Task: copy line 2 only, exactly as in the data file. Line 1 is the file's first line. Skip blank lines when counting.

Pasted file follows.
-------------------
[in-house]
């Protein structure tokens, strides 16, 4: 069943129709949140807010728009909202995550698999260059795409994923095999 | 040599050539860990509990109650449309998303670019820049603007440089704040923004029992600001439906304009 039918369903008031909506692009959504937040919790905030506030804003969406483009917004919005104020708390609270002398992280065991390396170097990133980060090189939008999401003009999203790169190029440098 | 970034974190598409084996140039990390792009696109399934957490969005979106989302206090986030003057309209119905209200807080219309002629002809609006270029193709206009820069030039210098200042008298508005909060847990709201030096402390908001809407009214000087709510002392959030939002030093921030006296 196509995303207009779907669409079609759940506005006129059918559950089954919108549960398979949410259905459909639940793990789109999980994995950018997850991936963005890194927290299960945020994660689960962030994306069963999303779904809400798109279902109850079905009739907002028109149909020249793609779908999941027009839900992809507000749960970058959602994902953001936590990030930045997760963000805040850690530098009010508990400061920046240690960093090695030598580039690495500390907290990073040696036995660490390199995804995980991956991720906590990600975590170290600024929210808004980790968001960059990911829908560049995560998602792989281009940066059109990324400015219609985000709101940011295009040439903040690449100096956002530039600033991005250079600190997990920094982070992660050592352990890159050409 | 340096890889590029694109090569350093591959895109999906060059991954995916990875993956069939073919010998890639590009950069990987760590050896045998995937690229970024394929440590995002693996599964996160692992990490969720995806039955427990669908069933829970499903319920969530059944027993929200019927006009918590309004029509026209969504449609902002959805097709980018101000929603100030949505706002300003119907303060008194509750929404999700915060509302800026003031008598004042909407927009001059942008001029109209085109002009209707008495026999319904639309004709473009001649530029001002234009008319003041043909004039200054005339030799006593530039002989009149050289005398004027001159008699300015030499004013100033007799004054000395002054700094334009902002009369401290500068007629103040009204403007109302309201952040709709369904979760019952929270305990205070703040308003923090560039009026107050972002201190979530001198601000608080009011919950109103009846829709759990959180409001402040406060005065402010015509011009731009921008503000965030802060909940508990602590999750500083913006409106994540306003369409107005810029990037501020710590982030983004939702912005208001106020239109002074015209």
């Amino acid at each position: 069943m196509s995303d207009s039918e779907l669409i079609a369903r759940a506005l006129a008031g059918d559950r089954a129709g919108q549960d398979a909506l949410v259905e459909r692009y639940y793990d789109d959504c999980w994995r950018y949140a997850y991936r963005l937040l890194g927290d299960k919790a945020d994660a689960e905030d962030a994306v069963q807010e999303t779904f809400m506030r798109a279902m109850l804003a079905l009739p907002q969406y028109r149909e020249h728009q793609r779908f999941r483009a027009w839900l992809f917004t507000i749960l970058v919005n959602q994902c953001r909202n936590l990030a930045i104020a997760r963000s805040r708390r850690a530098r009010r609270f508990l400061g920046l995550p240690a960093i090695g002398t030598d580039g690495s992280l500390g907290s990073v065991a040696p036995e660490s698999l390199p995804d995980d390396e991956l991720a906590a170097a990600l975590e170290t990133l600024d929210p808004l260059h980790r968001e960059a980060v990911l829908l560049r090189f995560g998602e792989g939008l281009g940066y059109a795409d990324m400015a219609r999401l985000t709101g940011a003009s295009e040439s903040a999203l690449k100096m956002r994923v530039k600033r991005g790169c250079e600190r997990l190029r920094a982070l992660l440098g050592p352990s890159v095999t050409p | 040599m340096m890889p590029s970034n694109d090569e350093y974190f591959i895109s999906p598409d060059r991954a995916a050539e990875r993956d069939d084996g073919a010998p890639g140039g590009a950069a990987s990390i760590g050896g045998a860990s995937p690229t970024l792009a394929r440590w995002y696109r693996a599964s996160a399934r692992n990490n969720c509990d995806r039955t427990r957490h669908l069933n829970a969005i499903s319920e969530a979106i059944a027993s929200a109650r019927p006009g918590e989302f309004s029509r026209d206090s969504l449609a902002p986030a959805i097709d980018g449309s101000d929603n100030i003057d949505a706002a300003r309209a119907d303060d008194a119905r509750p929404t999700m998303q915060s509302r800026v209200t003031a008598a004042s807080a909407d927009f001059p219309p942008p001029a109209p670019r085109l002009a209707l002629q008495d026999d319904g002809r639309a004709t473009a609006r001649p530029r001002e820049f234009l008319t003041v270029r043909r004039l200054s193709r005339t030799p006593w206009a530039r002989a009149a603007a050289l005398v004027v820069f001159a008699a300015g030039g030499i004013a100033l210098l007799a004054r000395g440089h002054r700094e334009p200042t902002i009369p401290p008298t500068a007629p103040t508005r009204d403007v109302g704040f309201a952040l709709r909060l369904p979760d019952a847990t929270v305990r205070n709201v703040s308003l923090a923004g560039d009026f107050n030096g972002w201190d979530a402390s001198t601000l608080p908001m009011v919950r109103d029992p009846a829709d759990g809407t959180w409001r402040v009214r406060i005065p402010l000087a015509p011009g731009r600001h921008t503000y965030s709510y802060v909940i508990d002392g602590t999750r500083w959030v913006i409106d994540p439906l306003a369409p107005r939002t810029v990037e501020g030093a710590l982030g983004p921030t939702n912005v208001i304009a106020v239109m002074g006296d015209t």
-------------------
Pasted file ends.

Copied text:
């Protein structure tokens, strides 16, 4: 069943129709949140807010728009909202995550698999260059795409994923095999 | 040599050539860990509990109650449309998303670019820049603007440089704040923004029992600001439906304009 039918369903008031909506692009959504937040919790905030506030804003969406483009917004919005104020708390609270002398992280065991390396170097990133980060090189939008999401003009999203790169190029440098 | 970034974190598409084996140039990390792009696109399934957490969005979106989302206090986030003057309209119905209200807080219309002629002809609006270029193709206009820069030039210098200042008298508005909060847990709201030096402390908001809407009214000087709510002392959030939002030093921030006296 196509995303207009779907669409079609759940506005006129059918559950089954919108549960398979949410259905459909639940793990789109999980994995950018997850991936963005890194927290299960945020994660689960962030994306069963999303779904809400798109279902109850079905009739907002028109149909020249793609779908999941027009839900992809507000749960970058959602994902953001936590990030930045997760963000805040850690530098009010508990400061920046240690960093090695030598580039690495500390907290990073040696036995660490390199995804995980991956991720906590990600975590170290600024929210808004980790968001960059990911829908560049995560998602792989281009940066059109990324400015219609985000709101940011295009040439903040690449100096956002530039600033991005250079600190997990920094982070992660050592352990890159050409 | 340096890889590029694109090569350093591959895109999906060059991954995916990875993956069939073919010998890639590009950069990987760590050896045998995937690229970024394929440590995002693996599964996160692992990490969720995806039955427990669908069933829970499903319920969530059944027993929200019927006009918590309004029509026209969504449609902002959805097709980018101000929603100030949505706002300003119907303060008194509750929404999700915060509302800026003031008598004042909407927009001059942008001029109209085109002009209707008495026999319904639309004709473009001649530029001002234009008319003041043909004039200054005339030799006593530039002989009149050289005398004027001159008699300015030499004013100033007799004054000395002054700094334009902002009369401290500068007629103040009204403007109302309201952040709709369904979760019952929270305990205070703040308003923090560039009026107050972002201190979530001198601000608080009011919950109103009846829709759990959180409001402040406060005065402010015509011009731009921008503000965030802060909940508990602590999750500083913006409106994540306003369409107005810029990037501020710590982030983004939702912005208001106020239109002074015209």